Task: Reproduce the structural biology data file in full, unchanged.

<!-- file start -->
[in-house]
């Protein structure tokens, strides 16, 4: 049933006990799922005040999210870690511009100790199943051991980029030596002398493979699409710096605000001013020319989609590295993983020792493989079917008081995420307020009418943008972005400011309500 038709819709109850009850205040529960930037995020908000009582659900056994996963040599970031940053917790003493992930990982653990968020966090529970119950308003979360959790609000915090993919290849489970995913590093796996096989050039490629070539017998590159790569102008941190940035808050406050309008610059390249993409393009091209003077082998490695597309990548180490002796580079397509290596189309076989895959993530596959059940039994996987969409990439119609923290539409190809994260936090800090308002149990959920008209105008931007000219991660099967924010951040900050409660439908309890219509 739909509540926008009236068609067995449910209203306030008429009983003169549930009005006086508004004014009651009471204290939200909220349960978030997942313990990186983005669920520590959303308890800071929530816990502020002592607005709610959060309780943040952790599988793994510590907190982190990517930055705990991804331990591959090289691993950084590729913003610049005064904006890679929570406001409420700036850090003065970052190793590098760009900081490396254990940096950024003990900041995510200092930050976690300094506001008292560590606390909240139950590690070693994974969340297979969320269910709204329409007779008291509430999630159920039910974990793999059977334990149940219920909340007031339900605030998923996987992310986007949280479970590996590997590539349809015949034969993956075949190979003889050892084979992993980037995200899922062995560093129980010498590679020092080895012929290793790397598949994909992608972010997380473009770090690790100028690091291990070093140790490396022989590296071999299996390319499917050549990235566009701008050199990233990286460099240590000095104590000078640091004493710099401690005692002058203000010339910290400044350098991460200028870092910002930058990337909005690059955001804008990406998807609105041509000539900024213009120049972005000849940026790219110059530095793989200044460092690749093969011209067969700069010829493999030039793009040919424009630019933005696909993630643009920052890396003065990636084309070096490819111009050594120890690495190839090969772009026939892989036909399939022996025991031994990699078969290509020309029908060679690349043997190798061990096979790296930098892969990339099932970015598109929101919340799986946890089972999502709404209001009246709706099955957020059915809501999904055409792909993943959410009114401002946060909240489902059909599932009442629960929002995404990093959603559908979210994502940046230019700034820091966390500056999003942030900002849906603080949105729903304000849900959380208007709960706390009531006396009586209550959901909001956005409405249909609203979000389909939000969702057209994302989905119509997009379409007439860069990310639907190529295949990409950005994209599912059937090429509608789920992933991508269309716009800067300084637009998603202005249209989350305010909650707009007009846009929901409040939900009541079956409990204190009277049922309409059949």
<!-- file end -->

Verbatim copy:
[in-house]
């Protein structure tokens, strides 16, 4: 049933006990799922005040999210870690511009100790199943051991980029030596002398493979699409710096605000001013020319989609590295993983020792493989079917008081995420307020009418943008972005400011309500 038709819709109850009850205040529960930037995020908000009582659900056994996963040599970031940053917790003493992930990982653990968020966090529970119950308003979360959790609000915090993919290849489970995913590093796996096989050039490629070539017998590159790569102008941190940035808050406050309008610059390249993409393009091209003077082998490695597309990548180490002796580079397509290596189309076989895959993530596959059940039994996987969409990439119609923290539409190809994260936090800090308002149990959920008209105008931007000219991660099967924010951040900050409660439908309890219509 739909509540926008009236068609067995449910209203306030008429009983003169549930009005006086508004004014009651009471204290939200909220349960978030997942313990990186983005669920520590959303308890800071929530816990502020002592607005709610959060309780943040952790599988793994510590907190982190990517930055705990991804331990591959090289691993950084590729913003610049005064904006890679929570406001409420700036850090003065970052190793590098760009900081490396254990940096950024003990900041995510200092930050976690300094506001008292560590606390909240139950590690070693994974969340297979969320269910709204329409007779008291509430999630159920039910974990793999059977334990149940219920909340007031339900605030998923996987992310986007949280479970590996590997590539349809015949034969993956075949190979003889050892084979992993980037995200899922062995560093129980010498590679020092080895012929290793790397598949994909992608972010997380473009770090690790100028690091291990070093140790490396022989590296071999299996390319499917050549990235566009701008050199990233990286460099240590000095104590000078640091004493710099401690005692002058203000010339910290400044350098991460200028870092910002930058990337909005690059955001804008990406998807609105041509000539900024213009120049972005000849940026790219110059530095793989200044460092690749093969011209067969700069010829493999030039793009040919424009630019933005696909993630643009920052890396003065990636084309070096490819111009050594120890690495190839090969772009026939892989036909399939022996025991031994990699078969290509020309029908060679690349043997190798061990096979790296930098892969990339099932970015598109929101919340799986946890089972999502709404209001009246709706099955957020059915809501999904055409792909993943959410009114401002946060909240489902059909599932009442629960929002995404990093959603559908979210994502940046230019700034820091966390500056999003942030900002849906603080949105729903304000849900959380208007709960706390009531006396009586209550959901909001956005409405249909609203979000389909939000969702057209994302989905119509997009379409007439860069990310639907190529295949990409950005994209599912059937090429509608789920992933991508269309716009800067300084637009998603202005249209989350305010909650707009007009846009929901409040939900009541079956409990204190009277049922309409059949």